Soap Colorants & Fragrance

Written by penny luna
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  • Introduction

    Soap Colorants & Fragrance

    Centuries ago, soap was made by the householder using basic, natural ingredients. Today, soap can be found in an ever-expanding range of colours and scents. Once dyed from plants and scented with flowers, soap has become a carrier of a variety of colourants and fragrance, both natural and artificial. Synthetic dyes and fragrant oils have become the latest and greatest soap ingredients, and it seems that our saponified creations hardly resemble the soap of yesteryear.

    (lavender soap. spa image by joanna wnuk from

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    Fragrance Oils

    The first synthetic fragrances appeared in the late 1800s, and due to "trade secret" laws, the U.S. Food and Drug Administration is limited in its authority over the ingredients used in these chemically created scents. Made from synthetic ingredients, fragrance oils were produced to simulate essential oils, as well as nearly any other scent a person could think of. Fragrant oils, predominately made from fabricated chemicals, may smell good but they usually don't measure up to high-quality oils.

    Most soaps today are synthetically scented (fragrances image by pgm from

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    Essential Oils

    Natural oils have been used in soap for more than 2,000 years. Derived from individual plants and flowers, essential oils not only give soap a wonderfully natural fragrance, they also share their medicinal properties through aroma therapy. Essential oils are more potent than fragrant oils, leaving a longer-lasting scent. Traditional oils used to fragrance soap include lavender, patchouli, sandalwood, rose, pine and jasmine.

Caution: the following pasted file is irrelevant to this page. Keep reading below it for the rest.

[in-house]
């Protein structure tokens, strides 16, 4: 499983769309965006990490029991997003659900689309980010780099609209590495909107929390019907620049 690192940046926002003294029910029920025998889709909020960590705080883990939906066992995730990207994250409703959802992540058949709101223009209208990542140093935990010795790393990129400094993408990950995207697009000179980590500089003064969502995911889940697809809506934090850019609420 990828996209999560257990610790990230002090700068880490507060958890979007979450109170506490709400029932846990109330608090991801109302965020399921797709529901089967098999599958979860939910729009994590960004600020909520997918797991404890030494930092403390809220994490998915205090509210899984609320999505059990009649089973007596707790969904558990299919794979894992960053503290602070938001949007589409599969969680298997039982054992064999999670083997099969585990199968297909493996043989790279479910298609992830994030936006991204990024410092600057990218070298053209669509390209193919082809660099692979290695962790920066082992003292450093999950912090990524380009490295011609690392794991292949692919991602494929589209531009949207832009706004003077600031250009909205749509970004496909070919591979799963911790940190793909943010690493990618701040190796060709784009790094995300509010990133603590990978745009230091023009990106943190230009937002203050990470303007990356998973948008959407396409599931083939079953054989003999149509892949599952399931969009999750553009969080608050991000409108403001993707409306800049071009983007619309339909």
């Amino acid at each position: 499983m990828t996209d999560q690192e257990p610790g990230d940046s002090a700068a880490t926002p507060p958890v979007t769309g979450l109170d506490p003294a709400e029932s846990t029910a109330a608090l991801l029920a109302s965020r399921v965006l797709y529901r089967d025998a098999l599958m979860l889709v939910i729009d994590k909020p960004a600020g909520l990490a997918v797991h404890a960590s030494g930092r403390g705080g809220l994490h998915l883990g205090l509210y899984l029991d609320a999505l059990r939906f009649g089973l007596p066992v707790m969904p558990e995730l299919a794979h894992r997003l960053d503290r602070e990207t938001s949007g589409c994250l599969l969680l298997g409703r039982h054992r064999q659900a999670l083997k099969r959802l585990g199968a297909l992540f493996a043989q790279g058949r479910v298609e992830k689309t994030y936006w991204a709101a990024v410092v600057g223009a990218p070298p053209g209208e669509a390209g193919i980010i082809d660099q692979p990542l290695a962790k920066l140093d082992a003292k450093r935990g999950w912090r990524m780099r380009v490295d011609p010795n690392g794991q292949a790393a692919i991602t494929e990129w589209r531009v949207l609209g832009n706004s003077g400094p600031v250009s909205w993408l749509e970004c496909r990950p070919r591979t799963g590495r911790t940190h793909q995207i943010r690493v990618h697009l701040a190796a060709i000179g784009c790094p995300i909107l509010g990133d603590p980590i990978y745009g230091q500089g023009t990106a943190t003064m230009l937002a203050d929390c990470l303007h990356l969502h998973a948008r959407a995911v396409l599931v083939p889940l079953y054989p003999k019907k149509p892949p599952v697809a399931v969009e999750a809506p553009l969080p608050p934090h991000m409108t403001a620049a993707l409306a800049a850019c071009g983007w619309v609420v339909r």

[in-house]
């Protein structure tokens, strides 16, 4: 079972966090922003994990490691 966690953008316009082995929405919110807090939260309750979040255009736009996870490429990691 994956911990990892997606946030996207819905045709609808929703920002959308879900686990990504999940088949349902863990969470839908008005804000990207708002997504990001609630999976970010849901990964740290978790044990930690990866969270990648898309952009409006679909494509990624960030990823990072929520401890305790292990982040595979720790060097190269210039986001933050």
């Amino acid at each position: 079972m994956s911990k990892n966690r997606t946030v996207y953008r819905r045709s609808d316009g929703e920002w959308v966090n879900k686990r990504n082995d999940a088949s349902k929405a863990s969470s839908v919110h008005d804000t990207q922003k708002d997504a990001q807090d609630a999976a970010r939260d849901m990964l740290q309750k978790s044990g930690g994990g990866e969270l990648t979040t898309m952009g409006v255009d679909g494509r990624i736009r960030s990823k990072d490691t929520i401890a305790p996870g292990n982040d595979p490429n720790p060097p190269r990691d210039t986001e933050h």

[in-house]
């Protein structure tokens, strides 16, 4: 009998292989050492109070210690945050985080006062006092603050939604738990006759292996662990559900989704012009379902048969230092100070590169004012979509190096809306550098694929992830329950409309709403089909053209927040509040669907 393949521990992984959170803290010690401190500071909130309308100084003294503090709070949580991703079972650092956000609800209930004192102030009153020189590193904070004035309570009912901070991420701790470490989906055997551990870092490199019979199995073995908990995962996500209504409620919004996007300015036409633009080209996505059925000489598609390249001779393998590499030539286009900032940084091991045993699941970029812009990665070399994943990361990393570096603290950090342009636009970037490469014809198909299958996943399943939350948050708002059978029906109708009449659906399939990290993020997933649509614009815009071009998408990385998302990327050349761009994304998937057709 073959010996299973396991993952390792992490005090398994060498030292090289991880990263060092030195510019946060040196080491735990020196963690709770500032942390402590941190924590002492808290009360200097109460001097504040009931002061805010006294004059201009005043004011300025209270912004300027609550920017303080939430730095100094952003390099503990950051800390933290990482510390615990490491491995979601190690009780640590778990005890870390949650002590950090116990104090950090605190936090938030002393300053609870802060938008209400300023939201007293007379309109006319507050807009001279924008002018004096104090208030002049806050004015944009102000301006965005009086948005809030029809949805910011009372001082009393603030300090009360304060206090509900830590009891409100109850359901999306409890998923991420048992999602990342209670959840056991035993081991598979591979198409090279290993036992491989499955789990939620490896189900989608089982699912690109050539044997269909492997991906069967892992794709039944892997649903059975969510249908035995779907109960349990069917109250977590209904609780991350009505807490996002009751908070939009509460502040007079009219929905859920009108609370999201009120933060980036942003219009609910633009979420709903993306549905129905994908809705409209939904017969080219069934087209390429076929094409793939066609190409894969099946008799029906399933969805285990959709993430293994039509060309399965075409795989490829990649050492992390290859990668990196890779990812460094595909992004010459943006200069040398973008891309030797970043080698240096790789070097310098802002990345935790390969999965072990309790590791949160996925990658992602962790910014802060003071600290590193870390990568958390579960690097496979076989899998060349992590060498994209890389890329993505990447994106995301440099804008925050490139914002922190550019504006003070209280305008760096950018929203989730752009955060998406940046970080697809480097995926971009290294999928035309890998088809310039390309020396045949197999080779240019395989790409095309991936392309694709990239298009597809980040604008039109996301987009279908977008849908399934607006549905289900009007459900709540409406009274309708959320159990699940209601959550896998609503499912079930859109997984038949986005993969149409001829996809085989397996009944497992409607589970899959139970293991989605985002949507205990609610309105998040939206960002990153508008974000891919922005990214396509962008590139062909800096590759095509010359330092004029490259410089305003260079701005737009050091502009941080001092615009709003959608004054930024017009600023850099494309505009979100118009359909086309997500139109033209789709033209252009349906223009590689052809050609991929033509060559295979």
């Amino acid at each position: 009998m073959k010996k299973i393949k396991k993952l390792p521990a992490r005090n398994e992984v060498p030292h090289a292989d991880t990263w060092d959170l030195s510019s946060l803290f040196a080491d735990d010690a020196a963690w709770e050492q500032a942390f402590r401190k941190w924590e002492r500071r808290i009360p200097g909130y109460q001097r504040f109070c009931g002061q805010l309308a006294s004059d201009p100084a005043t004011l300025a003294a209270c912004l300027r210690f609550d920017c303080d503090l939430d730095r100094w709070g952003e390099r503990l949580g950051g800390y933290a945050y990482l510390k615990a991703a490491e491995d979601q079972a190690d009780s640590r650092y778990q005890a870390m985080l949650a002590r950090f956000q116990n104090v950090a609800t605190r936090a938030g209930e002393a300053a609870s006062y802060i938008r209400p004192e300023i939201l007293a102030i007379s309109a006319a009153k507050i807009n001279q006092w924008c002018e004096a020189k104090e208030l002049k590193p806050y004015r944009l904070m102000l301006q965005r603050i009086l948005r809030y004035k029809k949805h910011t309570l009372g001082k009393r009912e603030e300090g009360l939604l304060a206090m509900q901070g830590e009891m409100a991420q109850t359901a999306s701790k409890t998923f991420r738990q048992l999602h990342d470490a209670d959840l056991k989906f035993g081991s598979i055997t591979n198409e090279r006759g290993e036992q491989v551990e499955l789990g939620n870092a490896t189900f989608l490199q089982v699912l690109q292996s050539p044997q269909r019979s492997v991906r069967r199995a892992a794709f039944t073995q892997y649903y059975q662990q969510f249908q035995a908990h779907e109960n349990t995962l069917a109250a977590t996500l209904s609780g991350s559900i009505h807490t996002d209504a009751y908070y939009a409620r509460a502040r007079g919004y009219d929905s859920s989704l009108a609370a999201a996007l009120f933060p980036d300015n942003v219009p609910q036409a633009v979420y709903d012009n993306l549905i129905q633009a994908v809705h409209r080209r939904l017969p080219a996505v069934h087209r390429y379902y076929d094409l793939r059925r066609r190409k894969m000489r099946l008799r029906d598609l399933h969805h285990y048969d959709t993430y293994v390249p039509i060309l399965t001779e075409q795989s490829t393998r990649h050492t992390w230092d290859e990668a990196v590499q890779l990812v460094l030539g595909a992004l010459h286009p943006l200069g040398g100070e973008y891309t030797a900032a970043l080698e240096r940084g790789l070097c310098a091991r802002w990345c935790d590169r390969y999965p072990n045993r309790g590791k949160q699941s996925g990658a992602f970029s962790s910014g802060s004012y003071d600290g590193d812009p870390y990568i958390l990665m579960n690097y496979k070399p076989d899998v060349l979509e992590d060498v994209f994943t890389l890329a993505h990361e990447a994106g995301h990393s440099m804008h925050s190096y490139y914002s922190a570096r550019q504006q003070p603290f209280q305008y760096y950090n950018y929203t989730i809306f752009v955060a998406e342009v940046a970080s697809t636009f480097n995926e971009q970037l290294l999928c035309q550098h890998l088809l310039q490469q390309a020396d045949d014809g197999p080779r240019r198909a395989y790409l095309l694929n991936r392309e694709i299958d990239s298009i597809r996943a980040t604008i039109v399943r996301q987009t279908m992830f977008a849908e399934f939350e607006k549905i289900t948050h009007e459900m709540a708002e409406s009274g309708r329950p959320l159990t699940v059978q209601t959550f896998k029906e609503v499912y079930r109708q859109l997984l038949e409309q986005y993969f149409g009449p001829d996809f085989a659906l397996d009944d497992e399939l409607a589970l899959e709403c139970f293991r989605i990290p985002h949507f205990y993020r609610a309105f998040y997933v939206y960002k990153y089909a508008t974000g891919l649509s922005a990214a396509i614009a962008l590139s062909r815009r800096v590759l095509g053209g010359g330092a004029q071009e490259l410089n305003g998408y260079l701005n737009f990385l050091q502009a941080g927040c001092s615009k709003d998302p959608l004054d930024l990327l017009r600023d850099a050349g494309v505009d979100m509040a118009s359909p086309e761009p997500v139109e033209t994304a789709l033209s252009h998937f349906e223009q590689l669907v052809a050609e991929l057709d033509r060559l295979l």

Lavender is a traditional scent still used in soap today (bumblebee image by Ruben Enger from

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    Organic in composition, pigments are what give something its colour. Used as a colourant for soap, many pigments are prized for their reliability, durability and blending qualities. Pigments used for soap colourants were once made from natural oxides found in minerals, but since 1970 they have been created within a laboratory. Some examples of pigments that are used as colourants are iron oxide, ultra marine blue made from powdered lapis lazuli, and Indian red created from ferric oxides.

    Once made from natural oxides, most pigments used in soap today are created within a laboratory. (pigment image by Allyson Ricketts from

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    Liquid Dyes

    Food and fabric dyes reside in this category. These colourants include the vast array of FD&C and D&C colourants used in many products today. Derived from coal tar and sometimes tested on animals for their safety, they are widely used in soap products to produce the array of coloured soaps that you can buy to coordinate with your bathroom decor

    Artificial dyes are easy to use and allow for unlimited colour possibilities in soap. (Blue ink in the water on a white background image by Nadezda Kraft from

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    Natural Botanical Colorants

    Natural plant dyes do not produce the vibrant or consistent colours that artificial colourants do, and they can be more expensive to use. Dyes made from plants are natural, safe and not tested on animals. The chemical composition of soap makes some plant dyes difficult to use, but there are a couple that remain stable in the saponifying process, such as turmeric and paprika. Other natural colourants include cocoa powder, beet juice, annatto and saffron.

    Plant dyes were the first colourants used in soap. (les épices image by lucastor from

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